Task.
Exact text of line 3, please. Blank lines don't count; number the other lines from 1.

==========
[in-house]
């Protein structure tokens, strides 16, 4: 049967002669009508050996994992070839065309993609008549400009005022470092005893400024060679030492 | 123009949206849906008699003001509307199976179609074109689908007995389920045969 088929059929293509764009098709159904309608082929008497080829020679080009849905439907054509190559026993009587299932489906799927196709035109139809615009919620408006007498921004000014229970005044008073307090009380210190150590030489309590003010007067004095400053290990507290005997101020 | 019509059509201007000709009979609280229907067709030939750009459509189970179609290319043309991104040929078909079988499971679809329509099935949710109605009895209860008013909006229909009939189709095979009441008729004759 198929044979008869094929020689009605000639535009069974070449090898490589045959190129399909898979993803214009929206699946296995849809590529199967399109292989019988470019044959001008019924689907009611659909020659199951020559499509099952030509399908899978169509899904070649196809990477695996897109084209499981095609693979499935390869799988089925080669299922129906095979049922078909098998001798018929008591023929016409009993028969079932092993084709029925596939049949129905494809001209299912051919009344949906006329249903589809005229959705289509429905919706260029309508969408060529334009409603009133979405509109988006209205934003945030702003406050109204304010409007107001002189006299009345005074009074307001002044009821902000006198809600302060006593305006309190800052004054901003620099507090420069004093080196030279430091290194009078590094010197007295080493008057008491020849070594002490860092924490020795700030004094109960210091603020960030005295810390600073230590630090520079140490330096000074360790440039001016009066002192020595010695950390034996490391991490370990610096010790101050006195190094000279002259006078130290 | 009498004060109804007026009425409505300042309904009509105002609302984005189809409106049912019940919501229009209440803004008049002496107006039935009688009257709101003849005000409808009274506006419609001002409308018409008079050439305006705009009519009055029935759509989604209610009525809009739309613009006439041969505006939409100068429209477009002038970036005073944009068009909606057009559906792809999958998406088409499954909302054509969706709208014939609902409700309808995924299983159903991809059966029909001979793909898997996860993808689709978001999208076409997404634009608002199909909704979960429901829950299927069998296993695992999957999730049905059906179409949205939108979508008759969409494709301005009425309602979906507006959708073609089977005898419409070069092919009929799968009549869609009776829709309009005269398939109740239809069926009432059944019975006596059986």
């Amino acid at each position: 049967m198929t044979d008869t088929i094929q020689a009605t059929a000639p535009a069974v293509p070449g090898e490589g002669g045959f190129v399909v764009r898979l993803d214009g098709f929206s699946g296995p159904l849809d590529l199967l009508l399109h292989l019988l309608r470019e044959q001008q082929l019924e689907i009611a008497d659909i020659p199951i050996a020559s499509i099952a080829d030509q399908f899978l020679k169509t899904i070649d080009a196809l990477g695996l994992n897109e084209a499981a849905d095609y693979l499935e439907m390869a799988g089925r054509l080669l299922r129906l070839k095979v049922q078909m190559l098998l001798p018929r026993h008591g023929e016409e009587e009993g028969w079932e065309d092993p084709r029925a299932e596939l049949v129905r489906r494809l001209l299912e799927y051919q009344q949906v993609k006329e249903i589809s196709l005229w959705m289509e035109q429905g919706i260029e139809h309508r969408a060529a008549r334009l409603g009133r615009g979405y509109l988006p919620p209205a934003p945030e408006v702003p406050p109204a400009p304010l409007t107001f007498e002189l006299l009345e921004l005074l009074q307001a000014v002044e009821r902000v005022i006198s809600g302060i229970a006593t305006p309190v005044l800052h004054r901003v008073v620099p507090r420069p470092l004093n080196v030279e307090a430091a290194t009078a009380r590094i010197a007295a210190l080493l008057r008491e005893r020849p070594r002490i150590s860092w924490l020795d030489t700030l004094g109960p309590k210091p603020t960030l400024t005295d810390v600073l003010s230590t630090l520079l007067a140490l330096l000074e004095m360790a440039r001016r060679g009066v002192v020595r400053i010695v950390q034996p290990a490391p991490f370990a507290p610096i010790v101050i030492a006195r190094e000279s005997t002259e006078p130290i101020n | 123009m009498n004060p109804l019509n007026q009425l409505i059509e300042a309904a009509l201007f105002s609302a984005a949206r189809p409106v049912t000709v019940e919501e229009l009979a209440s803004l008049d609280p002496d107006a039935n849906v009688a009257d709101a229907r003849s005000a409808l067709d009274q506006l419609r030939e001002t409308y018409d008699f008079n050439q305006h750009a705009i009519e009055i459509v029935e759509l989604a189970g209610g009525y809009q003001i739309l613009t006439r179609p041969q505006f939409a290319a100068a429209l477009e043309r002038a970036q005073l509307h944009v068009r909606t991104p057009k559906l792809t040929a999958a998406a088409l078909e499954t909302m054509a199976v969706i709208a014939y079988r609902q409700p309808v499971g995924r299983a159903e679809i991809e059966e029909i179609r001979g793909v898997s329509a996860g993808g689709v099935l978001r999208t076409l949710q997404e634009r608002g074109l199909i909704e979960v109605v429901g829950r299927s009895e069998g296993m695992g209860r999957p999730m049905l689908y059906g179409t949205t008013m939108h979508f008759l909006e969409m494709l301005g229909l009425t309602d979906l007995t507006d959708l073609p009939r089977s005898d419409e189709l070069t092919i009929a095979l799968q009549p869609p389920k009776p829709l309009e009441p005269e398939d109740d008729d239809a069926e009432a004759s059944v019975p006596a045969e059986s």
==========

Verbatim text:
């Amino acid at each position: 049967m198929t044979d008869t088929i094929q020689a009605t059929a000639p535009a069974v293509p070449g090898e490589g002669g045959f190129v399909v764009r898979l993803d214009g098709f929206s699946g296995p159904l849809d590529l199967l009508l399109h292989l019988l309608r470019e044959q001008q082929l019924e689907i009611a008497d659909i020659p199951i050996a020559s499509i099952a080829d030509q399908f899978l020679k169509t899904i070649d080009a196809l990477g695996l994992n897109e084209a499981a849905d095609y693979l499935e439907m390869a799988g089925r054509l080669l299922r129906l070839k095979v049922q078909m190559l098998l001798p018929r026993h008591g023929e016409e009587e009993g028969w079932e065309d092993p084709r029925a299932e596939l049949v129905r489906r494809l001209l299912e799927y051919q009344q949906v993609k006329e249903i589809s196709l005229w959705m289509e035109q429905g919706i260029e139809h309508r969408a060529a008549r334009l409603g009133r615009g979405y509109l988006p919620p209205a934003p945030e408006v702003p406050p109204a400009p304010l409007t107001f007498e002189l006299l009345e921004l005074l009074q307001a000014v002044e009821r902000v005022i006198s809600g302060i229970a006593t305006p309190v005044l800052h004054r901003v008073v620099p507090r420069p470092l004093n080196v030279e307090a430091a290194t009078a009380r590094i010197a007295a210190l080493l008057r008491e005893r020849p070594r002490i150590s860092w924490l020795d030489t700030l004094g109960p309590k210091p603020t960030l400024t005295d810390v600073l003010s230590t630090l520079l007067a140490l330096l000074e004095m360790a440039r001016r060679g009066v002192v020595r400053i010695v950390q034996p290990a490391p991490f370990a507290p610096i010790v101050i030492a006195r190094e000279s005997t002259e006078p130290i101020n | 123009m009498n004060p109804l019509n007026q009425l409505i059509e300042a309904a009509l201007f105002s609302a984005a949206r189809p409106v049912t000709v019940e919501e229009l009979a209440s803004l008049d609280p002496d107006a039935n849906v009688a009257d709101a229907r003849s005000a409808l067709d009274q506006l419609r030939e001002t409308y018409d008699f008079n050439q305006h750009a705009i009519e009055i459509v029935e759509l989604a189970g209610g009525y809009q003001i739309l613009t006439r179609p041969q505006f939409a290319a100068a429209l477009e043309r002038a970036q005073l509307h944009v068009r909606t991104p057009k559906l792809t040929a999958a998406a088409l078909e499954t909302m054509a199976v969706i709208a014939y079988r609902q409700p309808v499971g995924r299983a159903e679809i991809e059966e029909i179609r001979g793909v898997s329509a996860g993808g689709v099935l978001r999208t076409l949710q997404e634009r608002g074109l199909i909704e979960v109605v429901g829950r299927s009895e069998g296993m695992g209860r999957p999730m049905l689908y059906g179409t949205t008013m939108h979508f008759l909006e969409m494709l301005g229909l009425t309602d979906l007995t507006d959708l073609p009939r089977s005898d419409e189709l070069t092919i009929a095979l799968q009549p869609p389920k009776p829709l309009e009441p005269e398939d109740d008729d239809a069926e009432a004759s059944v019975p006596a045969e059986s």